BURES is located on the border between South Suffolk and North Essex, in the heart of picturesque `Constable` country and in an Area of Outstanding Natural Beauty(AONB)
With one half in Suffolk
and the other in Essex, the village is served by two county councils,
three district (Colchester/Braintree/Babergh) councils, two Members of
Parliament and two Education Authorities (Essex/Suffolk).
One of our oldest buildings
is St Stephens Chapel which dates
back to 1218 when it was dedicated by the Archbishop of Canterbury. It
predates St Mary`s Church in the village centre, by some 150 years.
In 1659 the village was also known as "Bewers" before it gained its modern title of Bures.
During the Victorian era, Bures was
an Industrial village, completely self sufficient.
Before the coming of the railway in
1849 the transportation of heavy goods manufactured in the village, such
as bricks and malt were undertaken by barge (lighter) along the River
Stour down to Mistley. This was immortalised by the paintings of John
Constable with his portraits of Flatford Dry Dock and the White Horse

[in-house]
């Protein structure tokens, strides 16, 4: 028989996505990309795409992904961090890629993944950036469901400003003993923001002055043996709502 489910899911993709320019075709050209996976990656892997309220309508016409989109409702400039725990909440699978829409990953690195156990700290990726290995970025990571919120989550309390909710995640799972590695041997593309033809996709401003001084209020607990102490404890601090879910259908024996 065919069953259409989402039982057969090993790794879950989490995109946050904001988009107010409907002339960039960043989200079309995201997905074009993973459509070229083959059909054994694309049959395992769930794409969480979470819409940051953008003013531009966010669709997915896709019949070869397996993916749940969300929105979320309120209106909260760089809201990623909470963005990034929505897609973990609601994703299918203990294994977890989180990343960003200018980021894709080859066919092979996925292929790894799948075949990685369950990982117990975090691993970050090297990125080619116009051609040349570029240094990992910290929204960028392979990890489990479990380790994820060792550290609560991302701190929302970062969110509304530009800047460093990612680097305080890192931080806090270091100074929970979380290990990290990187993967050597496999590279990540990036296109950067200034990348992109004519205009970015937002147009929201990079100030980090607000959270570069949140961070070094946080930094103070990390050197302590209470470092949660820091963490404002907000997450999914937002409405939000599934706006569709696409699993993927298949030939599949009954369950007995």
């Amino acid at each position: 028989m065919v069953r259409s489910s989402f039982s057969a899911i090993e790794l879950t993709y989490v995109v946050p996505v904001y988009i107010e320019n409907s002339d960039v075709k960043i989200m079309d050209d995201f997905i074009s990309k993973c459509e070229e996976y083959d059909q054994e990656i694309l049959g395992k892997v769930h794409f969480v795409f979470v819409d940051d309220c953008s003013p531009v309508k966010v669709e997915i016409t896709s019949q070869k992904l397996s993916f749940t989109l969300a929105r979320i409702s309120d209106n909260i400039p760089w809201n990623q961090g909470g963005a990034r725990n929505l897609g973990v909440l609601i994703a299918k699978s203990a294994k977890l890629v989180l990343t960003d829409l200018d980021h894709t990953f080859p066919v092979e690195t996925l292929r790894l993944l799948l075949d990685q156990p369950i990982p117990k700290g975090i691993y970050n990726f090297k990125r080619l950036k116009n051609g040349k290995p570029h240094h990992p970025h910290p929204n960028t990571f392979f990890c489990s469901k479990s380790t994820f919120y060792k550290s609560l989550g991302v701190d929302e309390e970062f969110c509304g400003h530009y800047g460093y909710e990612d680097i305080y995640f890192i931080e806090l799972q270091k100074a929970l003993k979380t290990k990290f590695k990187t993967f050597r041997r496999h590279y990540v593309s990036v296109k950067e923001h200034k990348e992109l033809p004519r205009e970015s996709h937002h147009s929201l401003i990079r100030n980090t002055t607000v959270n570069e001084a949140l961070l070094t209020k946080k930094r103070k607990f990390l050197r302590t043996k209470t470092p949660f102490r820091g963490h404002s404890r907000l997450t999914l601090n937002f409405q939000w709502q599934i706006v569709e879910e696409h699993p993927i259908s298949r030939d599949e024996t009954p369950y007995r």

Unfortunately, even the railway wasn`t safe, the transportation of goods collapsed as they were diverted away too road haulage and Dr Beechings axe fell during the 1960`s. Fortunately for us, the section between Sudbury, Bures and Marks Tey was left intact, where today it links up with the main line inter-city services to London, Liverpool Street.
Like all villages, we have seen considerable change since those days. Today every plot of land is being developed to satisfy the incoming commuting public. One positive effect has seen the railway line rapidly grow in passenger numbers, which has resulted in millions being spent on upgrading the rail track as well as the introduction of modern rolling stock.
Back in the 1950`s we boasted something
like 50 retailers within the two parishes, which included the pubs, a
Co-op store, Barclays Bank, Blacksmiths and a multitude of small shops
providing everything you could possibly require without leaving the village.
Road Mileage - Colchester (10m) Sudbury (5m) Bury St Edmunds (20m) Ipswich (23m) Long Melford(8m) Lavenham (12m)
Public transport is provided by Chambers Coaches which run a daily service between Colchester - Bures - Sudbury - Lavenham - Bury St Edmunds. Chambers have a fleet of coaches/buses which are based in the village at their head office and workshop.
The centre of the village has many old historic buildings, some dating from the 16th and 17th century. Currently we have registered 75 listed buildings.
The population of Bures (2001 census) numbers around 1800, with 659 in Bures Hamlet and 728 in Bures St Mary.
In the Doomsday records,
the village is referred to as "Bura" or "Bure", it`s
documented having a church with 18 acres of free land. The name "Bures"
could be derived from either an Old English word "bur", meaning
a cottage or bower, or from a Celtic word meaning a "boundary",
The village hosts
many activities throughout the year:-